Taiwanese minister: Regardless of the outcome, the China war will be a calamity
Taiwanese minister: Regardless of the outcome, the China war will be a calamity

A battle with China, which has threatened to invade Taiwan, would be disastrous for everyone involved, the island’s defence minister said on Thursday. China has generally backed Russia in its invasion of Ukraine, a conflict that has parallels in Beijing’s stance to Taiwan, a self-governing island democracy that it claims as Chinese property that it intends to annexe by force if necessary.

“No one wants to fight,” one participant says. “Taiwan’s defence minister, Chiu Kuo-cheng, told reporters. “It’s something that should be thought about carefully.”” “If you really went to war, that would be disastrous for everyone,” Chiu says. Taiwan’s defence establishment says, “We watch and listen, but we don’t speak.” We keep track of events and prepare ourselves, but we never discuss or argue them in front of others.”

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Delegates blamed foreign influence and separatism in Taiwan during the annual meetings of China’s rubber-stamp legislature, the National People’s Congress, and its advisory body this week in Beijing, while bolstering China’s legal and financial muscle to resist Taiwan support. “Separatist operations and collusion with external forces are the root cause of the current tension and disruption in the Taiwan Strait,” a spokesperson for the People’s Liberation Army delegation at the NPC stated on Wednesday.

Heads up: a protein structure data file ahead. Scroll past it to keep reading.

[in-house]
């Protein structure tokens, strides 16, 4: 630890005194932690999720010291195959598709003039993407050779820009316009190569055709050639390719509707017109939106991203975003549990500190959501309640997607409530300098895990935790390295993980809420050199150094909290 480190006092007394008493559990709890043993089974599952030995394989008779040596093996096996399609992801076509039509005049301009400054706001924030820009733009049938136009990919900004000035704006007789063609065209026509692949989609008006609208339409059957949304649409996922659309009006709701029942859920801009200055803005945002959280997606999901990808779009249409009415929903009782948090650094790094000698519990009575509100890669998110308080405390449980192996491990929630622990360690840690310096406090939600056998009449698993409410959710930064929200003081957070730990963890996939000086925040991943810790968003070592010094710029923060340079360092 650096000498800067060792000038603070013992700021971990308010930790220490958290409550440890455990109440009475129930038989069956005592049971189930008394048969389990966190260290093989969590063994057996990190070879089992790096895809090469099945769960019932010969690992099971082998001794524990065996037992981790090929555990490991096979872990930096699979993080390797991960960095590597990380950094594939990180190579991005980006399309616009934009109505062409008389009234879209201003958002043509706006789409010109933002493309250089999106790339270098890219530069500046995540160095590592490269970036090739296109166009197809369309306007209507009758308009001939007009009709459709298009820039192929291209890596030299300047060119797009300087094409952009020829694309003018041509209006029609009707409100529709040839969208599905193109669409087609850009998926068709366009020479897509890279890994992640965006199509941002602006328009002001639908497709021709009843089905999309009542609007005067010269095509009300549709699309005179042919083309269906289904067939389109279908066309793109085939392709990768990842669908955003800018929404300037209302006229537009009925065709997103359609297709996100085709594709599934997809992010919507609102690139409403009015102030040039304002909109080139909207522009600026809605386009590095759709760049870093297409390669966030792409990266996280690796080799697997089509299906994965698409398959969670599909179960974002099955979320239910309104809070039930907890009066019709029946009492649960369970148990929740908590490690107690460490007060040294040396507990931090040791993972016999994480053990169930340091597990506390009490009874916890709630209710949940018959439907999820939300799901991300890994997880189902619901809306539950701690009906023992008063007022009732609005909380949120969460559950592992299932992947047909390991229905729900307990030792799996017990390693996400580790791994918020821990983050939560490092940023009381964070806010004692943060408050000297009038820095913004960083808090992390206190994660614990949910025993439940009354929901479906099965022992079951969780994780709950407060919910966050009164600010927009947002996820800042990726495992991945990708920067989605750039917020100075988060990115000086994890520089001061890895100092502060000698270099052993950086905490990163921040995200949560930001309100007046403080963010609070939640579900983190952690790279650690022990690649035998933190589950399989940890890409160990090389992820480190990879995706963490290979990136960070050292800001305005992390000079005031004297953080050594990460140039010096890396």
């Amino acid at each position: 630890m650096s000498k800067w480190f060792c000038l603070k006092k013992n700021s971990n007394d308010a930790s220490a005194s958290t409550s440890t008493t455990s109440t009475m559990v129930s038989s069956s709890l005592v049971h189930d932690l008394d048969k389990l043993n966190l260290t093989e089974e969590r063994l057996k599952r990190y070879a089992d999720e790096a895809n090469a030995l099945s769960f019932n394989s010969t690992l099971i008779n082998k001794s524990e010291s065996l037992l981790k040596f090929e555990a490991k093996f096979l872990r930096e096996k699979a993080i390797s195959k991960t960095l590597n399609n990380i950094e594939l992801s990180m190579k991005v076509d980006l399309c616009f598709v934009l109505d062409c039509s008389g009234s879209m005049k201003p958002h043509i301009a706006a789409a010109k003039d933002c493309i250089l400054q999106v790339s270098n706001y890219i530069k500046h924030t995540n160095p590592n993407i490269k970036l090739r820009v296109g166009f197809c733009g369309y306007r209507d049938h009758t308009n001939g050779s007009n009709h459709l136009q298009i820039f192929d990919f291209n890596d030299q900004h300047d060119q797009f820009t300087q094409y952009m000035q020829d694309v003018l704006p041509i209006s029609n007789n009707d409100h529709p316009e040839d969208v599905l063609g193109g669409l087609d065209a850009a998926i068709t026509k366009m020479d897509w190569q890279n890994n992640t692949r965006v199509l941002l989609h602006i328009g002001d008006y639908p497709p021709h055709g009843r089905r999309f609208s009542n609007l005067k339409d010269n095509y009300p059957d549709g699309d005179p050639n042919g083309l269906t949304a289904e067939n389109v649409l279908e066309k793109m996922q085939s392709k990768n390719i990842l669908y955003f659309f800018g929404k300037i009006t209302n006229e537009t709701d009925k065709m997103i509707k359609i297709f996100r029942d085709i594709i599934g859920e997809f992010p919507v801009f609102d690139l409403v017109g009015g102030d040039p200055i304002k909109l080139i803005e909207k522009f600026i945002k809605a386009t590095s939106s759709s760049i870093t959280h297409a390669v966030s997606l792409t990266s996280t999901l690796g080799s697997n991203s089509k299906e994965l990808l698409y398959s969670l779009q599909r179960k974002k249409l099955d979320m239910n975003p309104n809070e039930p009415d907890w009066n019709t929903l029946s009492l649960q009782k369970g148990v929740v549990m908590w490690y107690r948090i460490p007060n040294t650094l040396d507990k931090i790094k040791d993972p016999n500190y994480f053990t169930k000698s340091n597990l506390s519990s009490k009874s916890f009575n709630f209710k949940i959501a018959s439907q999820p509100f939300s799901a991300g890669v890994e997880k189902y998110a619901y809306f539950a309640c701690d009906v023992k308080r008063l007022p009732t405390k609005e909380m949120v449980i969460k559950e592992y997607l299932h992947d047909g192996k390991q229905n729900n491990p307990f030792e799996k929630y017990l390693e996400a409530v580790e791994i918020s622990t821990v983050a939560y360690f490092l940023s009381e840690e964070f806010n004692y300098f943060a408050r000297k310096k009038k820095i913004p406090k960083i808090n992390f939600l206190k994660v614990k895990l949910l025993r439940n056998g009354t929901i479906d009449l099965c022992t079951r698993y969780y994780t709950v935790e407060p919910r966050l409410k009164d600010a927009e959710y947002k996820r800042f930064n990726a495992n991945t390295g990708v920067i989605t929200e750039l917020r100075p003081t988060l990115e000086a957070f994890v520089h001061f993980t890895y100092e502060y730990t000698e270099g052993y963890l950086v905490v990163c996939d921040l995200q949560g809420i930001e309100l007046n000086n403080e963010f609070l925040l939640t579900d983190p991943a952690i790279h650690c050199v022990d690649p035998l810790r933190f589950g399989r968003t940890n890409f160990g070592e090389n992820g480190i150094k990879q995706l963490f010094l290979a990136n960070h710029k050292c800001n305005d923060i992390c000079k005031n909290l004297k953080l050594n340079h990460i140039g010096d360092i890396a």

“The more the United States and Japan make waves on the Taiwan issue, the greater the actions we will take to protect national sovereignty and territorial integrity,” Col. Wu Qian said, blaming Taiwan’s pro-independence Democratic Progressive Party. Wu also defended the defence budget rise, arguing that China has “maintained moderate and steady growth to meet complex security problems and fulfil China’s obligations as a large country.”

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Separately, a member of China’s ceremonial legislature’s advisory body recommended tightening a 2005 secession law that lays out the legal conditions for an attack on Taiwan. New law, according to Zhang Liangqi, is needed to target individuals advocating Taiwan’s formal and permanent independence from China, from which it split in 1949 due to civil conflict.

China has been staging threatening drills and flying military jets near Taiwan’s airspace in what it deems a warning to Taiwan independence activists and their foreign backers, notably on February 24, the day Russia began its invasion of Ukraine.

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